Lack of faith exacts its negative toll

The turmoil in the global markets hit all three indices with the Aggressive index – and its exposure to riskier plays – suffering the biggest fall as the crisis of confidence continues to widen.

As the tumultuous past few weeks have demonstrated, perhaps more than anything else, what is lacking most in global markets may not simply be credit but that intangible quantity – confidence.

With the London Interbank Offered Rate (Libor) jumping to 6.88% last week – an historical high – after the failure of the American government’s proposed bail-out plan the unease in the banking community has become palpable.

Robert Jenkins, the chairman of F&C Asset Management and of the Investment Management Association, said at a recent Financial Services Authority conference that there is “no shortage of liquidity, there is only a shortage of confidence”.

The confidence crisis has led to an increasingly sensitive marketplace where widespread stock selling occurs at the mere hint of negative news. This has driven share prices downwards, with the FTSE 100 index falling by more than 22% since September 2007.

The asset management industry has not escaped the problem posting record outflows of funds in the first few months of 2008 as funds with equity exposure tracked falls in global markets. Even equity income did not provide solace for nervy investors as default risk crept upwards and poor earnings forecasts presented the inevitability of dividend cuts.

In the wake of this the Adviser Fund Index portfolios have suffered, with the Cautious index losing 12.9%, the Balanced 15.8% and the Aggressive suffering a fall of 19.3%. The falls have prompted fears that investor sentiment to risk is in danger of being altered in the long-term as they struggle to stomach the hefty losses and the continuing uncertainty about when markets will begin their recovery.

Tim Cockerill, the head of research at Rowan, says he is convinced that a sea-change in sentiment has already started.

“Absolutely, I think definitely if you look at it from a private client point of view [the change of sentiment] will happen,” he says. “When you are in a position of having made some quite hefty losses your whole perception of risk can change.”

As shown by the AFI portfolios, active managed funds operating in higher risk areas like emerging market equities or commodities have taken the biggest hit as money flowed into defensive assets.

Although a greater degree of volatility was to be expected in these types of products, nonetheless the scale of the collapse has sent shockwaves across the industry. In this climate, says Cockerill, investors may even be looking to switch entirely out of risky asset classes.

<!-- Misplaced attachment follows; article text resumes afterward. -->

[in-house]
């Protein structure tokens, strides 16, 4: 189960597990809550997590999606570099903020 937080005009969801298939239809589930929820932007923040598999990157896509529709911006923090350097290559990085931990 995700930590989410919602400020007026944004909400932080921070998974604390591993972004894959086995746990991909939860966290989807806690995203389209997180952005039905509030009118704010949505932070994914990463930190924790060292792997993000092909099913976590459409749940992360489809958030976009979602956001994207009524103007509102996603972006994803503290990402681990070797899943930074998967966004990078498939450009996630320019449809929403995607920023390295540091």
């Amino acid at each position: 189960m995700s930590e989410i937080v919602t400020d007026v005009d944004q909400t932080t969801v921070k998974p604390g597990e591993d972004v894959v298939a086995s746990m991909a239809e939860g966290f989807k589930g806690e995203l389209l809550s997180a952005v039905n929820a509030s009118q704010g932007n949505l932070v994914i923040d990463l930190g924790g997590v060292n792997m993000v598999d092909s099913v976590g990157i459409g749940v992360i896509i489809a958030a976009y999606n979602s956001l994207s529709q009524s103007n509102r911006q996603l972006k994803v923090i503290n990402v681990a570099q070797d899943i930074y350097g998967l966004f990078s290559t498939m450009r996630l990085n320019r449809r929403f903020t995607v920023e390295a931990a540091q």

“Any investor who does their homework in pure capital terms there’s a strong case for questioning why one would want to have invested in the equity market over the past 10 years,” he says.

While falling stock prices may have unnerved investors, a new and more worrying threat to deposits emerged with the collapse of Lehman Brothers.

The Federal Reserve’s decision to allow the firm’s collapse dispelled the “too big to fail” argument, which had underpinned many investors’ confidence in struggling financial institutions.

The move was followed by the sales of HBOS and Merrill Lynch as well as the part-nationalisation of Bradford & Bingley suggesting the impact of the crisis on the ability of banks to finance themselves was worse than initially thought.

The situation was felt serious enough to prompt the Irish government to guarantee the deposits and borrowings of six of the country’s major lenders last week, accounting for liabilities of up to €400 billion (£317 billion).

Jonathan Wallis, the head of retail fund research at Allenbridge Group, says given current market conditions it is not the right time for people to be selling out of their investments.

“I certainly wouldn’t advise people to bail out now,” he says. “Obviously the market is off significantly so its time for investors to take a longer-term view.”

Despite his warnings Wallis says it is inevitable that some people will start switching out of high-risk funds into more defensive investments but, he says, it is “probably the wrong thing to do”.

His sentiments are supported by Mark Dampier, the head of research at Hargreaves Lansdown, who says investors should not be overly concerned by stockmarket volatility over the short term.

“In valuation terms [the FTSE 100] is getting to quite good value,” Dampier says. “If you get to 4200 you’re crossing the guilt yield and when you get to 4000 you are crossing cash.”

Inconsistency by central banks and politicians, however, continues to stoke concerns about the ability of Britain and America to dig their way out of the crisis. While earlier in the decade the bursting of the tech bubble battered stockmarkets the threat of contagion to other sectors was limited.

The banking system, however, lies at the centre of the capitalist economic model and as such poses far greater systemic risk to the British and American economies.

Cockerill says quantitative stock analysis may well come undone even after markets have bottomed. “I think you have to forget share price history because what created that price will not be there in the future,” he says.

The Adviser Fund Index series comprises an Aggressive, Balanced and Cautious index each tracking the performance of portfolio recommendations from a panel of 18 investment advisers. For each risk profile, all panellists specify a weighted portfolio of up to 10 funds from the authorised UK unit trust and Oeic universe that, when aggregated, define the constituents and weightings of the three AFIs (see